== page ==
Graphene materials (GMs), such as graphene, graphene oxide (GO), reduced GO (rGO), and graphene quantum dots (GQDs), are rapidly emerging as a new class of broad-spectrum antimicrobial agents. This report describes their state-of-the-art and potential future covering both fundamental aspects and biomedical applications. First, the current understanding of the antimicrobial mechanisms of GMs is illustrated, and the complex picture of underlying structure-property-activity relationships is sketched. Next, the different modes of utilization of antimicrobial GMs are explained, which include their use as colloidal dispersions, surface coatings, and photothermal/photodynamic therapy agents. Due to their practical relevance, the examples where GMs function as synergistic agents or release platforms for metal ions and/or antibiotic drugs are also discussed. Later, the applicability of GMs in the design of wound dressings, infection-protective coatings, and antibiotic-like formulations ("nanoantibiotics") is assessed. Notably, to support our assessments, the existing clinical applications of conventional carbon materials are also evaluated. Finally, the key hurdles of the field are highlighted, and several possible directions for future investigations are proposed. We hope that the roadmap provided here will encourage researchers to tackle remaining challenges toward clinical translation of promising research findings and help realize the potential of GMs in antimicrobial nanomedicine.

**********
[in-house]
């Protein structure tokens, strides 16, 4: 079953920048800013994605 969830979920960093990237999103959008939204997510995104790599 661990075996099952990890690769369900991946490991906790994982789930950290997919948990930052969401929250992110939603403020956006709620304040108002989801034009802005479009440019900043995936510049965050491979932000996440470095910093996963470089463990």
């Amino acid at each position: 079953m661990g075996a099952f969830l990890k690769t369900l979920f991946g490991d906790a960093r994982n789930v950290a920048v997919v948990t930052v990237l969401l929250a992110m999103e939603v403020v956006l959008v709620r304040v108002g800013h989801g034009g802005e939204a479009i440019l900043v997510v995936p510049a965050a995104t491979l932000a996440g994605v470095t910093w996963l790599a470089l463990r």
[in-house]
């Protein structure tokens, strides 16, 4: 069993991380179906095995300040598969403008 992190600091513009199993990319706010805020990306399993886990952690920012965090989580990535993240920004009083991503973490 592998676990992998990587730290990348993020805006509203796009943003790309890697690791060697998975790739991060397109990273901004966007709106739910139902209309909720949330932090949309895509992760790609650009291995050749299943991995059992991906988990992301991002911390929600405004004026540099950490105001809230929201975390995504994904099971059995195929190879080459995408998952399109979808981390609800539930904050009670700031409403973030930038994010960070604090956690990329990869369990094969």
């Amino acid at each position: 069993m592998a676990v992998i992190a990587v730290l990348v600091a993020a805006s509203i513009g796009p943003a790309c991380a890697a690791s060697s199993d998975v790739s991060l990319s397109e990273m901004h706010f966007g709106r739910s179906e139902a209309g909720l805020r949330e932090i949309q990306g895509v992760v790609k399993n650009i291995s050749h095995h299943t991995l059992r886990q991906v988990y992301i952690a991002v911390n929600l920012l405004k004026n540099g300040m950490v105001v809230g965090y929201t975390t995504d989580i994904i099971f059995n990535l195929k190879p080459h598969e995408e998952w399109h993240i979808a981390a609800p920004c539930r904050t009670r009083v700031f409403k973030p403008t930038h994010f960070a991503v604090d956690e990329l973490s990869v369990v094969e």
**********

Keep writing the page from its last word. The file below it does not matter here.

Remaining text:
Keywords: antibacterial; clinical translation; graphene; implant coating; nanocarbon; wound dressing.
© 2018 WILEY-VCH Verlag GmbH & Co. KGaA, Weinheim.